Millennial drivers are behaving badly on U.S. roads, a trend that could be contributing to a spike in highway deaths, according to a new study by the AAA Foundation for Traffic Safety.
In 2015, U.S. traffic deaths rose 7 percent to 35,092, the largest single-year increase in five decades. They’re expected to rise again in 2016 when that data is finalized.
The study found that more than three-quarters of drivers said it was unacceptable to text or email while driving, but 31 percent had done so in the last month and 8 percent do so often. Ninety-six percent of drivers said drowsy driving is a serious safety threat, but 29 percent had recently driven when they were so tired they had trouble keeping their eyes open.
The study questioned 2,511 licensed drivers aged 16 and over. Here are the findings:
- The youngest drivers — those ages 16 to 18 — were less likely to engage in speeding, running red lights or texting while driving than drivers in their 20s through 50s.
- Eighty-three percent of drivers — and 86.5 percent of drivers 75 or older — said they were more careful than other drivers on the road.
- Just over half of drivers feel seriously threatened by drivers talking on cell phones, but 68 percent made a call while driving in the last 30 days.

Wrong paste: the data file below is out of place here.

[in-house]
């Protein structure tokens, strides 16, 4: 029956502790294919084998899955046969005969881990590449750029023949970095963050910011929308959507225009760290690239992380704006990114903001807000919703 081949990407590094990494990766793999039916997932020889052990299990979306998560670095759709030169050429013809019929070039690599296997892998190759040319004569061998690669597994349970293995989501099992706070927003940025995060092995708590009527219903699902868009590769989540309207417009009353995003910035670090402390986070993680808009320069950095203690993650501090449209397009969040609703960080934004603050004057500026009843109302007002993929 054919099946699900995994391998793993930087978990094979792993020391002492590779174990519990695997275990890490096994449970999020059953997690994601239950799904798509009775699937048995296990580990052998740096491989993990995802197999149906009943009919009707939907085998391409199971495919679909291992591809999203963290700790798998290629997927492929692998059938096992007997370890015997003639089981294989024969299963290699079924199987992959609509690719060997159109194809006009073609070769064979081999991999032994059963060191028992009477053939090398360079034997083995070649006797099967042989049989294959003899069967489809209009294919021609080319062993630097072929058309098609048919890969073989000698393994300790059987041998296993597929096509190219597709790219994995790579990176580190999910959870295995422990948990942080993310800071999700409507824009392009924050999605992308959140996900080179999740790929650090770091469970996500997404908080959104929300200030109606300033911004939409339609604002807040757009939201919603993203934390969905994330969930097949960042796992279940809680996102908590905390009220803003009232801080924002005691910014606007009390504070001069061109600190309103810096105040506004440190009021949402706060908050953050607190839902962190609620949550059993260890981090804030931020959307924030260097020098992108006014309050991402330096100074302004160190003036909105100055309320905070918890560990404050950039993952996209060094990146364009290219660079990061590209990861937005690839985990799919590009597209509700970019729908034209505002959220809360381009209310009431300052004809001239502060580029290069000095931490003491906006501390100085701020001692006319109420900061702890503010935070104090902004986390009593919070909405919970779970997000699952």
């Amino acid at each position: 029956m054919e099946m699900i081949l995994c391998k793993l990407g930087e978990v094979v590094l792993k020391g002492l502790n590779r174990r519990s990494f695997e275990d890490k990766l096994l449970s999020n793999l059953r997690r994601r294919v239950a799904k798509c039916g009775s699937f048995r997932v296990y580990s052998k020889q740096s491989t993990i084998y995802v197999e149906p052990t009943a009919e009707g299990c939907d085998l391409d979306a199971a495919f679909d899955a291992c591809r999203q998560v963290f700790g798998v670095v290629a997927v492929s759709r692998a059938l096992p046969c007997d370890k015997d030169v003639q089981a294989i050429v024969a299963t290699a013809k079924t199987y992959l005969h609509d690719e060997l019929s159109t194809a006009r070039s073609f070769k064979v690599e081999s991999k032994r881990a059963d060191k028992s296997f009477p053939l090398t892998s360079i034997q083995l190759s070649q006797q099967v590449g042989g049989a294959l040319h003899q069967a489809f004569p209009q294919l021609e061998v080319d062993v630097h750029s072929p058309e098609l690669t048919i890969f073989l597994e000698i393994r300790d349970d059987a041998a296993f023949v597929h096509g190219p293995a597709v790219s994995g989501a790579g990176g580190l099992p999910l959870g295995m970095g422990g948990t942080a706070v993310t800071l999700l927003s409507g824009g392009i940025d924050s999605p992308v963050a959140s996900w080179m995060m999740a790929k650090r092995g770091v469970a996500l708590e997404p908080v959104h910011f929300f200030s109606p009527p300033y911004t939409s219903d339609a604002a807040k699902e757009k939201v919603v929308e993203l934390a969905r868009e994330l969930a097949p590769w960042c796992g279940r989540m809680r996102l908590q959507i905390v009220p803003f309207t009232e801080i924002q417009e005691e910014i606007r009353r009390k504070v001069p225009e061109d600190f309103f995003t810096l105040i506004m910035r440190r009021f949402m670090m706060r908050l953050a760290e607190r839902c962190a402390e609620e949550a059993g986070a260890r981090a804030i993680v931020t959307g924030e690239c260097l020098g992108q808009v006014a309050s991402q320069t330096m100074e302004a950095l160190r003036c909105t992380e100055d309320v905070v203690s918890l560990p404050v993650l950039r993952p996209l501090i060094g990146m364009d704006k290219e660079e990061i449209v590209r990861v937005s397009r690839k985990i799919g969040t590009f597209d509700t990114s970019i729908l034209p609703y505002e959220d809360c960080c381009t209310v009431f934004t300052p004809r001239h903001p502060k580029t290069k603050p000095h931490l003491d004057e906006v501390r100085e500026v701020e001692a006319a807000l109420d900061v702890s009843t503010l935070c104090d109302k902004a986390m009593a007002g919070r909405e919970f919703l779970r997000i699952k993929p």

- Drivers ages 40-59 were the most likely to use a hands-free phone in the car. Drivers ages 16-18 and 75 or older were the most likely to hold their phones and talk while driving.
- Twenty-three percent of drivers — and 36 percent of those ages 19 to 24 — think it’s acceptable to drive 15 mph over the speed limit on a freeway. Forty-six percent of drivers say they have driven that fast on a freeway in the last 30 days.
- Sixty percent of drivers say people who drive after using illegal drugs are a serious threat, but just 34 percent say the same about people who drive after using prescription drugs.
Distracted driving is dangerous. All of us drivers should remember this every time we get behind the wheel of a car. According to the Centers for Disease Control and Prevention, or CDC, nine people are killed in the United States everyday in accidents connected to distracted driving and an additional 1,153 are injured.
Texting, tweeting, eating, drinking, and all other distracted driving behaviors should be avoided while driving. Focusing on the road should be your number one priority. If you were injured in a motor vehicle accident because of a distracted driver, our Tampa Bay Auto Accident Lawyers at Whittel & Melton can help you recover financial compensation to help cover the costs associated with the crash.
Call us today at 727-823-0000 to discuss your legal rights or contact us online. Your consultation with us is completely free.